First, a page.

We stopped going to Tsangarada when I was around 11, and I didn’t go back until I was in my mid 30s, when I travelled there from the Sporades islands as part of a writing assignment for a travel guide. I went there feeling excited but also afraid of the nostalgia I would be faced with, and indeed, when we drove to Milopotamos beach and I saw the road above it packed with parked cars and the beach below with bathers, I immediately returned to our car, took a few deep breaths and asked that we please get away from that dreaded sight immediately. For I had still been vibrantly living in the memory of the last time I had visited that beach, when it was almost always empty, an endless stretch of sand that we usually shared with a few German families who parked their tents their and a handful of locals, and the way it has become today was just too shocking to face. Admittedly this was at the end of August when anywhere in Greece is at its busiest, and upon going back a few year’s later in early June the beach seemed almost back to its old ways, and I managed to enjoy it to the full.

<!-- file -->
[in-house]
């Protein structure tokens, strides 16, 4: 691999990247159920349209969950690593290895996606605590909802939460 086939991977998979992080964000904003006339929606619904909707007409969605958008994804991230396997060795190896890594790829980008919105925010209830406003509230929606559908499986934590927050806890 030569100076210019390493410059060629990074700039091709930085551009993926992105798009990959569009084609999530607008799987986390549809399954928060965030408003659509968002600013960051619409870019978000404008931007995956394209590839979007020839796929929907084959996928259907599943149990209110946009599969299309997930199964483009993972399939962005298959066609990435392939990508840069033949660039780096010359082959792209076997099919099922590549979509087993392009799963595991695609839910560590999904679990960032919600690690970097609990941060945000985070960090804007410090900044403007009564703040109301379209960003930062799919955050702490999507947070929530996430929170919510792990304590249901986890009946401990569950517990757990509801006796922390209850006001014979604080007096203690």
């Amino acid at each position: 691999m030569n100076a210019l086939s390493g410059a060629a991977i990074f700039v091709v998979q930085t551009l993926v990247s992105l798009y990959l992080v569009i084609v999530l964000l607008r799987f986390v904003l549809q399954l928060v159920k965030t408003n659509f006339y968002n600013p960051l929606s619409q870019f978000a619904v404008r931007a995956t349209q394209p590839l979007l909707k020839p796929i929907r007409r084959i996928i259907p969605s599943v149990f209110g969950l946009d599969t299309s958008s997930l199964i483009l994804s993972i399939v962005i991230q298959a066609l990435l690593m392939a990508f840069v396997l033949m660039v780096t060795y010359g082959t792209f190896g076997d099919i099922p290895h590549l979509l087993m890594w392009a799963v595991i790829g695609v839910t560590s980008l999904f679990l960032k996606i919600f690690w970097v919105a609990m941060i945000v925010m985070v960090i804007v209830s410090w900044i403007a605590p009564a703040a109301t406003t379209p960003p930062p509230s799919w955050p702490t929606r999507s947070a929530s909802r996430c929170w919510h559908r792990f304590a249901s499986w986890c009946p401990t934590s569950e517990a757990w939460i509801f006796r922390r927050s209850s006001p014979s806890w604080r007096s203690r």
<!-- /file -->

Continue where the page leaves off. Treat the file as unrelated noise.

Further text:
Our next stop in rediscovering my Tsangarada was by heading the old Xenia hotel, which I knew had been shut down for years, but wanted to revisit just out of pure nostalgia. I especially wanted to see a bronze statue of a grey wolf that stood on a white marble pedestal and that as a child I used to ride and even tell my secrets to, for in my fantasy world the wolf was my guardian and friend. The hotel garden was unruly just as I’d imagined and the building itself sad and desolate, just as I’d imagined, but my wolf was still there, at least in spirit.
Next, we walked to Aghia Paraskevi square along the cobblestone path. It was daytime, and 20 years later, so the magical ambiance was gone, but the path looked exactly the same, if a lot narrower and shorter. As we reached the square, I took a deep breath and smiled with gratitude to see that it was kept intact – no glossy cafes or shops, or anything else that could affect its quaint and touchingly timeless beauty. There stood o platanos, my childhood castle-tree, in all its glory, part of its giant branches held up by a thick scaffolding just as an old person would be held up by a sturdy nurse, or a frame, underneath it a sprinkling of small round metal tables and chairs belonging to the kafeneion, that still serves muddy Greek coffee and traditional sticky spoon sweets, or glyka you koutaliou.